Lock up your wives and daughters, Sarah Jessica Parker is coming to town!

In case you haven’t picked up a magazine or turned on a television in the past few weeks, the long-awaited Sex and the City movie is due to be released this Friday. Touted as “the women’s alternative to Indy,” (because clearly women never watch movies like Indiana Jones and the Kingdom of the Crystal Skull), it’s gotten more than its fair share of puff pieces in print, televised and web media. The once-edgy, now kind of lame Entertainment Weekly dedicated a mind-blowing 63 pages to it in a recent issue, recycling much of the same material used when the show went off the air four years ago, followed in the next issue by a review of the film that was so gushing and fluffy one wonders if it was printed on strawberry-scented paper and dusted with glitter.

Sex and the City…is 2 hours and 22 minutes of love, tears, fashion, depression, lavish vacation, good sex, bad sex, and supreme tenderness. It’s as long as five series episodes, a big sweet tasty layer cake stuffed with zingers and soul and dirty-down verve…

Just reading those couple of sentences makes me feel like I’m about to break out in hives, but what can I say, I never got into Sex and the City. For me it was similar to Seinfeld and Friends, a wildly popular show with an appeal utterly lost on me, even after a few attempts at watching it. Yet like its predecessors I was constantly reminded of how “important” the show was culturally. My failure to embrace its “importance” made me continue to wonder if perhaps I exist in some sort of secret society, and if I shouldn’t try to create a special language and handshake for the other four or five people who exist in it with me. Bonk bonk on the head.

Nevertheless, with those who come to praise Carrie Bradshaw, there are also those who would bury her. This article reports on the growing trend of young women, under the influence of Sex and the City, embracing the perceived glamor of a promiscuous lifestyle. Given the chiding, alarmist tone of the article, you might think it was written for Focus on the Family, but no, it’s affiliated with ABC News. The article focuses mostly on “Lisa” (not her real name), who at the tender young age of 14 was so taken with the program and its sophisticated, sexually confident characters that she set about fully emulating them, but only, as is carefully pointed out, their negative behavior, namely drinking heavily and sleeping around.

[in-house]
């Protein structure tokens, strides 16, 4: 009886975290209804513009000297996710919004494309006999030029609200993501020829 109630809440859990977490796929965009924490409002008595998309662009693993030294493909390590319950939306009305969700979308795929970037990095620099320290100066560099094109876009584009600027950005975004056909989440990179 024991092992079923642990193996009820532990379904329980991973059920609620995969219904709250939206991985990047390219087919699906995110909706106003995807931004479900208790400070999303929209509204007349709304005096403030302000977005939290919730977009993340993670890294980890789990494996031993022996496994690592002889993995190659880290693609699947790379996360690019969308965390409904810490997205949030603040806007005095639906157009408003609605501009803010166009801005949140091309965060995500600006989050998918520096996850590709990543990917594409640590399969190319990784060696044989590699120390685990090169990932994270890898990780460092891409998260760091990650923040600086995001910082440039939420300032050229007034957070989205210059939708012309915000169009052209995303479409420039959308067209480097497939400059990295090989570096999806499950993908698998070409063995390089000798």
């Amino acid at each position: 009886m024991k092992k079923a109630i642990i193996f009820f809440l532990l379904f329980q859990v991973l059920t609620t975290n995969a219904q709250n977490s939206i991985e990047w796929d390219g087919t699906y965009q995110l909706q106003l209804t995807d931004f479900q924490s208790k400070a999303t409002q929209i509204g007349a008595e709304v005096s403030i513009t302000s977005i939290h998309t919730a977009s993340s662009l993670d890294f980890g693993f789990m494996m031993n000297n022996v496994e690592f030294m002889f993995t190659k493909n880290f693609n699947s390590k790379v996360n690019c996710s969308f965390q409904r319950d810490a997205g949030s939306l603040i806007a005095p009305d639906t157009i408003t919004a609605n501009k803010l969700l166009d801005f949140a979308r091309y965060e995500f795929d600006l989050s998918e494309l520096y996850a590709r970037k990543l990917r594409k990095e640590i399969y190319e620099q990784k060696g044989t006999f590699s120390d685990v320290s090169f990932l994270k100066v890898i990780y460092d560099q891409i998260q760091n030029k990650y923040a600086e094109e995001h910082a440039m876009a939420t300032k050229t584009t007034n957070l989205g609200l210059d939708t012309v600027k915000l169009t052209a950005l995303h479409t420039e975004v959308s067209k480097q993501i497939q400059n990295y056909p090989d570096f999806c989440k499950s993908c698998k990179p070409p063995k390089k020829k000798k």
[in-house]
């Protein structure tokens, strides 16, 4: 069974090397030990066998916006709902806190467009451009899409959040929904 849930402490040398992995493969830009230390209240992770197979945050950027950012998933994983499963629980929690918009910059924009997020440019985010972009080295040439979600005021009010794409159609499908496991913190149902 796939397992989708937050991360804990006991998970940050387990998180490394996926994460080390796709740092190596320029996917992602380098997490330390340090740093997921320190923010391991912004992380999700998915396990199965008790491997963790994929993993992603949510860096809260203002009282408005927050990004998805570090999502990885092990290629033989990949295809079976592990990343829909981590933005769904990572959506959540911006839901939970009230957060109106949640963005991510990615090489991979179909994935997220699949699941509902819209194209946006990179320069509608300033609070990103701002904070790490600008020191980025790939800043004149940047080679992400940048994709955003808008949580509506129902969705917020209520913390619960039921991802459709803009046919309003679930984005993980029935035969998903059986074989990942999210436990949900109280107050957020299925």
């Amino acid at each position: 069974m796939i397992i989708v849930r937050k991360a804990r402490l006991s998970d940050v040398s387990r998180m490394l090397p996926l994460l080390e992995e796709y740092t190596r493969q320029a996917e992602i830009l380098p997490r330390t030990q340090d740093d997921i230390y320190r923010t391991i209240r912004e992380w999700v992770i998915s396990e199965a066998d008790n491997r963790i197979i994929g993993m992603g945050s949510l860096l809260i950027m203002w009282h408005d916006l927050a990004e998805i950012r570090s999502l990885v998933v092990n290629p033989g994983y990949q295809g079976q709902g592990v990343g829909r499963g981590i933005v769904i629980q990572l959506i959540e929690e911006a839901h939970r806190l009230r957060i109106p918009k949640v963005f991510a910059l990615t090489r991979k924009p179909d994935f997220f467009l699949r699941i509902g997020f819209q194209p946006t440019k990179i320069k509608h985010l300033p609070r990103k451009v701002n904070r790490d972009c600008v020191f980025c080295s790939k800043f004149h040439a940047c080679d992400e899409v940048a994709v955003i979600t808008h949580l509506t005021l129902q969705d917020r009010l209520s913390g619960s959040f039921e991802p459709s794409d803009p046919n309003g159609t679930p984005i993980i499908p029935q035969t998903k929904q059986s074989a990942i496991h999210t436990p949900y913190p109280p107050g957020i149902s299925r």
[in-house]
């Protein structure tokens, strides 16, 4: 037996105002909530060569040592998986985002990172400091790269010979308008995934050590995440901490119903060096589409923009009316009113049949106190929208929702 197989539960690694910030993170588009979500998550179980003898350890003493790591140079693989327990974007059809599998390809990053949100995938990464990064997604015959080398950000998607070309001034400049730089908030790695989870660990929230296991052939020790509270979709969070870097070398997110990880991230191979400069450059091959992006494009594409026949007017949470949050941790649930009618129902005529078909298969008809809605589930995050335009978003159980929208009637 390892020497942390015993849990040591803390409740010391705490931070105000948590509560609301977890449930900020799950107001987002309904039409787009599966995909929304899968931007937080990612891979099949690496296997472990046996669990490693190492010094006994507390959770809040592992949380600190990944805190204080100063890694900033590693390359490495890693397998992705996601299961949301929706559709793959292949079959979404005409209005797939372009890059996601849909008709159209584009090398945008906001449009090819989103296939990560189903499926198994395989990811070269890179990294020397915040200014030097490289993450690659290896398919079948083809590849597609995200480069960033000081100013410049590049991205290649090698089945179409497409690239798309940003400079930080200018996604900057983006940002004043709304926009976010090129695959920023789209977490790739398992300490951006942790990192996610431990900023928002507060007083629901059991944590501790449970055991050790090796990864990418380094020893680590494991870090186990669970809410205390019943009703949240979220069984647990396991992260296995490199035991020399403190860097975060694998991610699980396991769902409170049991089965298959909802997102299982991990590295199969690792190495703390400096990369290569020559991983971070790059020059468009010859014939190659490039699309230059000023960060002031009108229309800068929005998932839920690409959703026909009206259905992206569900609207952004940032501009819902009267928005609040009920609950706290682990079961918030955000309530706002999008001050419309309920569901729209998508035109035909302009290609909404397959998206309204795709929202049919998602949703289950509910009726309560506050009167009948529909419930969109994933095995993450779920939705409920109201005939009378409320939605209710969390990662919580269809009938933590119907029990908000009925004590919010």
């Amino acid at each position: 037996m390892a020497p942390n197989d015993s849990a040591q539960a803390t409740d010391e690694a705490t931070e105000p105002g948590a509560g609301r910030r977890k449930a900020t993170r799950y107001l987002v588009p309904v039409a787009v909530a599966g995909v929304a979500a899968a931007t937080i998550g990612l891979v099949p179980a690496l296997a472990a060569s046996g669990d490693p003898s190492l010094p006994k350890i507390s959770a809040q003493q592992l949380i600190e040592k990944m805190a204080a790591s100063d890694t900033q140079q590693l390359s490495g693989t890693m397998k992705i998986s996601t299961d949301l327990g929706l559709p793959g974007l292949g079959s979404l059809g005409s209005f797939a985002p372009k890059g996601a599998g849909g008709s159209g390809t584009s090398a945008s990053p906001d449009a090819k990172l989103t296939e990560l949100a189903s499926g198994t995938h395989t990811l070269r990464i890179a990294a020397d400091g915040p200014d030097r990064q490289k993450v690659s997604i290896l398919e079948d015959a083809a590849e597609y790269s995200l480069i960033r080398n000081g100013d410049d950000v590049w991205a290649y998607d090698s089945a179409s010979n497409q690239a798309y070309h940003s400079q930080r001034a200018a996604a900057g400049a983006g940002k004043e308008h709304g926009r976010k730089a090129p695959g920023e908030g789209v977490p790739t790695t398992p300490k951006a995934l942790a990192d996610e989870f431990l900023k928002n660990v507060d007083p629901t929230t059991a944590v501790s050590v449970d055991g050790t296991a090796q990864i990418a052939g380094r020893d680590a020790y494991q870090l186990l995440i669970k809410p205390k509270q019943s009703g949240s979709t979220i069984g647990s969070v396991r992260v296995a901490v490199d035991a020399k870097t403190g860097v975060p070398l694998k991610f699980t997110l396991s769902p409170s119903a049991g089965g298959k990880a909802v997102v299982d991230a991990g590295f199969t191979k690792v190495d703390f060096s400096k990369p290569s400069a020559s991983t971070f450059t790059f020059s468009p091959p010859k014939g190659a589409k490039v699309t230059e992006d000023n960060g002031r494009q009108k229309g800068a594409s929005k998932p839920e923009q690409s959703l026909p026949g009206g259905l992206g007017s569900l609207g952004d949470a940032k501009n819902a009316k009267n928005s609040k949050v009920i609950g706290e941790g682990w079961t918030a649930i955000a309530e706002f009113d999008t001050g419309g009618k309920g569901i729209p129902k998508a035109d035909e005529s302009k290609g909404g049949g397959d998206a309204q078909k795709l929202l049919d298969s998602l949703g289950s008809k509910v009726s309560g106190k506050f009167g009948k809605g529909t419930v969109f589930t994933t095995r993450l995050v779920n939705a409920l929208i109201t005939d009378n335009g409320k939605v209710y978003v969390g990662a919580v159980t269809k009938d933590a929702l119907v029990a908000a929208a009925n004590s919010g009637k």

She soon graduated to ordering cosmopolitans at bars she snuck into and cheating on her boyfriend with up to seven other guys — in one week. “When you’re that age you try to emulate people on TV. Carrie smoked, so I smoked, Samantha looked at hooking up with random people as not a big deal, so that’s what I did too,” said Lisa, now 22.

The article then ratchets up its simultaneously titillating and judgmental “what a naughty, dirty girl” tone by implying that everything “Lisa” (not her real name) learned about sex came from Sex and the City, and she wasn’t afraid to use that knowledge.

Lisa remembers re-enacting one particular Samantha scene in her own life…in which the bachelorette-for-life scrunches her face up at her latest suitor and tells him she doesn’t like the way he tastes. “That was something that happened to me. I used her exact words: ‘You have funky spunk,'” she said. “I knew from watching the show that it had to do with something he was eating,” so she took a cue from the script and took an ax to a certain item in his diet.